Theatre reviews: She Stoops to Conquer and On The Piste

Northern Broadsides' dress rehearsal of She Stoops To Conquer. Picture: Nobby Clark
Northern Broadsides' dress rehearsal of She Stoops To Conquer. Picture: Nobby Clark
Have your say

She Stoops to Conquer, Viaduct Theatre, Halifax ****

They’ve done it again. Northern Broadsides has taken a story that seems little to do with the company and run it through with its own sensibilities like Blackpool through a stick of rock.
 Ostensibly a Restoration Comedy (it falls without the time frame but within the manners of that definition) it’s easy to wonder what it’s doing on the dank and dirty stage of Broadsides’ home The Viaduct.

Yes, the company long since expanded its repertoire of Shakespeare in Northern voices, but wigs and big costumes? What are they thinking? What they are thinking, it would appear, is that anything can be given the Broadsides treatment and come up smelling Northern.

London gentleman Marlow is to meet a prospective wife at her father’s home. Marlow, played with enormous fun by Oliver Gomm, is mistaken in believing the place he has arrived is a country inn on the way and his future father in law the inn-keeper. Seeing that his nerves get the better of him when he is around women of a certain class, his betrothed Kate Hardcastle sees the mix-up and passes herself off as a serving wench.

Yes, it’s possible that done badly it might well have a hint of the pantomime. Broadsides is much too rooted and director Conrad Nelson far too intelligent to allow it to spiral that far, although he does let the action ramp up towards hysteria. Lauryn Redding as Kate Hardcastle’s cousin Miss Neville does herself enormous favours, again, by being stand-out brilliant in her role. A very funny play, deftly told by a company that simply seems to be getting better all the time.

• Touring, see

On the Piste, Theatre Royal, Wakefield ****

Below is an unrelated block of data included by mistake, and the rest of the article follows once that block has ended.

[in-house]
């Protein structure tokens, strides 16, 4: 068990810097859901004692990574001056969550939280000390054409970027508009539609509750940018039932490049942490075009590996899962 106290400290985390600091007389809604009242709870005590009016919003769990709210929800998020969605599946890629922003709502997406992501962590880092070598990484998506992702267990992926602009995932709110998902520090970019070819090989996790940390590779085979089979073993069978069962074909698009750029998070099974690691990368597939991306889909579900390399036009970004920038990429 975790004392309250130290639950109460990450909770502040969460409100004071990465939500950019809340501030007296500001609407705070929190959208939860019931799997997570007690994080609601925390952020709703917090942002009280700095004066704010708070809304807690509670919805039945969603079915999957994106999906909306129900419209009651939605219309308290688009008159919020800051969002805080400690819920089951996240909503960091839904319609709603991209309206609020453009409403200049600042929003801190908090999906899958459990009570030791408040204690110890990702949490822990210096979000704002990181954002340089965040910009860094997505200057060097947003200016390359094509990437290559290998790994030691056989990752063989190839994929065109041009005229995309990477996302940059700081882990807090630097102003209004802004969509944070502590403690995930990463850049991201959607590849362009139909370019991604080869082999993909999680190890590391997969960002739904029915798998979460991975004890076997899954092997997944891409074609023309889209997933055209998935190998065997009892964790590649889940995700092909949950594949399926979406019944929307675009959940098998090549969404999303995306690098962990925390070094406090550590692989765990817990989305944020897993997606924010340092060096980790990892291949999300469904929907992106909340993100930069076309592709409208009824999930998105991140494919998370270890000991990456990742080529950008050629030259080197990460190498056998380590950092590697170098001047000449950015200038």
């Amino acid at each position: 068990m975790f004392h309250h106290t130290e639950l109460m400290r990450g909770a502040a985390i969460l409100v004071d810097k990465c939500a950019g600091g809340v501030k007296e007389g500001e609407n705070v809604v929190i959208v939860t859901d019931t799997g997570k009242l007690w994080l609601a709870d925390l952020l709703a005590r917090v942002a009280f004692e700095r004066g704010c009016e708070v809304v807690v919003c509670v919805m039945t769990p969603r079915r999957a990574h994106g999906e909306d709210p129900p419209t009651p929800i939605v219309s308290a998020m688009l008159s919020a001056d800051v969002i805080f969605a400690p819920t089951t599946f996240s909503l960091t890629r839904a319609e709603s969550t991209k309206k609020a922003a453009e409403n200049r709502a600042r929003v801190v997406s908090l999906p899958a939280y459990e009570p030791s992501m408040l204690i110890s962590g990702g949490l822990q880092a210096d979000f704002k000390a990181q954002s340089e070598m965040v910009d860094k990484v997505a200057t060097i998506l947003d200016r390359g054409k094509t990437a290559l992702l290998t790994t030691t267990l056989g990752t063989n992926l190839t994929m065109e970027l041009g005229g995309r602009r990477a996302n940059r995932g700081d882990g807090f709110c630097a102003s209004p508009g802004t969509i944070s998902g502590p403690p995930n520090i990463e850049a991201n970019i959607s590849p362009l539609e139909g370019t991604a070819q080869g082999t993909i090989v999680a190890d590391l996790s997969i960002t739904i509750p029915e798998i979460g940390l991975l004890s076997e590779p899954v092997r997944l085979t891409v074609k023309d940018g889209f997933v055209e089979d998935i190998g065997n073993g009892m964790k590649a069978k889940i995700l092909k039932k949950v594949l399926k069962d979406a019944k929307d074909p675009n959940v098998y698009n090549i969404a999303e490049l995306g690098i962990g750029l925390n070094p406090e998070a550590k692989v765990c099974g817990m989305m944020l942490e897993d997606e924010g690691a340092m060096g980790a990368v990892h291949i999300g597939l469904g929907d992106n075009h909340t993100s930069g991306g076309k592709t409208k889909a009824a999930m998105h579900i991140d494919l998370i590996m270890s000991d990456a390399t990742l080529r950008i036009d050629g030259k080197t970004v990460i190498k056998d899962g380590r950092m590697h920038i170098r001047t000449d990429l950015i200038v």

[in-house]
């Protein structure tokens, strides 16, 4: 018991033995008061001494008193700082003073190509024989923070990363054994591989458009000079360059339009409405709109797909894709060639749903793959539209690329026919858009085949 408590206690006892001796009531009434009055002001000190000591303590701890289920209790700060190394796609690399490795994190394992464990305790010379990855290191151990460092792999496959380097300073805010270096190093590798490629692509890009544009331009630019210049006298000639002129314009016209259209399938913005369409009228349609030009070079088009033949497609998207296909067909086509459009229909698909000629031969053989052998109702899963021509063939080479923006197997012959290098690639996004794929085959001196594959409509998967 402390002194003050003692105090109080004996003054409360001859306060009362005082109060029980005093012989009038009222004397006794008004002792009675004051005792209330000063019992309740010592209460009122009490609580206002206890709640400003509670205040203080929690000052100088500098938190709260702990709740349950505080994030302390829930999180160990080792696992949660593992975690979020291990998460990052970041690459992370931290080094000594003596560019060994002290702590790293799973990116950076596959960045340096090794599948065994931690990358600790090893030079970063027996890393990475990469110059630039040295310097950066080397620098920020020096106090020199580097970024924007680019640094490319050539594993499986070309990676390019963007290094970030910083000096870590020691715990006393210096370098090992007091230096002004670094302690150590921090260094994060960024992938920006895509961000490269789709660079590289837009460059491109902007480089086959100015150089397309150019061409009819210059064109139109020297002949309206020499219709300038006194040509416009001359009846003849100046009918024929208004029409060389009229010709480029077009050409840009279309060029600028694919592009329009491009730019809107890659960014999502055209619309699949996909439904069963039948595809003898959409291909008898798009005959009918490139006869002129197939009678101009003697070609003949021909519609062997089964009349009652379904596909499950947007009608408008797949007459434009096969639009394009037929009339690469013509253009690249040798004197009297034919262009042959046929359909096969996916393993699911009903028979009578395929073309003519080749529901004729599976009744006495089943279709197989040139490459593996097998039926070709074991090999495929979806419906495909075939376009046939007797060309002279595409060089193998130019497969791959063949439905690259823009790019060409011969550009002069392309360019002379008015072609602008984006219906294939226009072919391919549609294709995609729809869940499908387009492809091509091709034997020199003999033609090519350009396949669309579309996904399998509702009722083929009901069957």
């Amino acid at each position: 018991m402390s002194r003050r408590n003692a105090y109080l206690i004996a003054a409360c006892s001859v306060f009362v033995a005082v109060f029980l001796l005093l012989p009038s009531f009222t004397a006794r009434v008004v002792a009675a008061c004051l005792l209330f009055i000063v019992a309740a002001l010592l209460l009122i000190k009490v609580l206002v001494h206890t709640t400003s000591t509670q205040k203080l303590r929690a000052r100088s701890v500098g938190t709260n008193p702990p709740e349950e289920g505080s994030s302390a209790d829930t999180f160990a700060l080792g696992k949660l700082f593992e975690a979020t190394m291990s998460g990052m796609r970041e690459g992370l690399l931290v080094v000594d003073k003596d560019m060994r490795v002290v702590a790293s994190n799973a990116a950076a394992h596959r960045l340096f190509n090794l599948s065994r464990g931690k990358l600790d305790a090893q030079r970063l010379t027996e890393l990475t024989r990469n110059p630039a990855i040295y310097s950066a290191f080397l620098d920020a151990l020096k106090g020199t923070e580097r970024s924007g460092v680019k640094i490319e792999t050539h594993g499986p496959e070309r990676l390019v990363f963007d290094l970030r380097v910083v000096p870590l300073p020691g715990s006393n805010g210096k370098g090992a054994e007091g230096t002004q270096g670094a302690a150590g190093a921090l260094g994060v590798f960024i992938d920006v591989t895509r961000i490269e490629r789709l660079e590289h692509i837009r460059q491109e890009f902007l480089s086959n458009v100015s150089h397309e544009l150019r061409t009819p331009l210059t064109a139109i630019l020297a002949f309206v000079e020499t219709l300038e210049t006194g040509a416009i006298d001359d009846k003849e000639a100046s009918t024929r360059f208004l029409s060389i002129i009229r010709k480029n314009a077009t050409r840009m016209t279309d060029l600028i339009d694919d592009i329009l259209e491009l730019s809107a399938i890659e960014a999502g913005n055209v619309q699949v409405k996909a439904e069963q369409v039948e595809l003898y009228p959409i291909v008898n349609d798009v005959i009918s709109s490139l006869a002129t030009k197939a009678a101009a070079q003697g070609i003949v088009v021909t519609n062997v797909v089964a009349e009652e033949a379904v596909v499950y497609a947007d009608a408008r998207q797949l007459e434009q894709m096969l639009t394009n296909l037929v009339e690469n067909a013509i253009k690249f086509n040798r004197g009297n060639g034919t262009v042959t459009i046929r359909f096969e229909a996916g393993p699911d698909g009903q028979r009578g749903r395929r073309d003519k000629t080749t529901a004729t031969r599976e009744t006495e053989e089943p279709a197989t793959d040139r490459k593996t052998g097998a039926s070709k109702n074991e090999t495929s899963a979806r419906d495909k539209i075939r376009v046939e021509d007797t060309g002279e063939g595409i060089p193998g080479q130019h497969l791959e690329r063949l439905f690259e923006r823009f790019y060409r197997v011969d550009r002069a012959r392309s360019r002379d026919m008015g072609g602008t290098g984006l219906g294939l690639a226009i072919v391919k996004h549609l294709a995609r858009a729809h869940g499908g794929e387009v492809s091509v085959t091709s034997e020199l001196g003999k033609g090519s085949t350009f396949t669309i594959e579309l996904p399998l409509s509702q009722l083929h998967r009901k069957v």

John Godber has always been obsessed with the class struggle and the tensions that exist between the classes.

For anyone who went skiing in the 1990s, there were two groups conspicuous by their absence – ethnic minorities and the working class. Maybe things have changed and skiing holidays are now more egalitarian, not, however, in Godber’s Chamonix.

While the music and cultural references span the ages, this new version of the Olivier award winning comedy feels set in the present day. The outfits would suggest so. Bev and Dave are young lovers at the lower end of the social strata, thrown together with Chris and Alison on day one of their skiing holiday.

Frenchman – or at least man with a comedy French accent – Tony is the good-looking fly in the ointment who upsets the seemingly solid relationship between Alison and Chris, while Dave and Bev’s days seem numbered from the start. It is at its heart a study of two very different relationships falling apart, but the thing that makes it unusual is the introduction of the very Godberian notion of believing skiing can take place on stage. That is the coup de theatre – as is putting rugby on stage in Up n Under or a nightclub in Bouncers – that makes this so very Godber.

• Touring, details on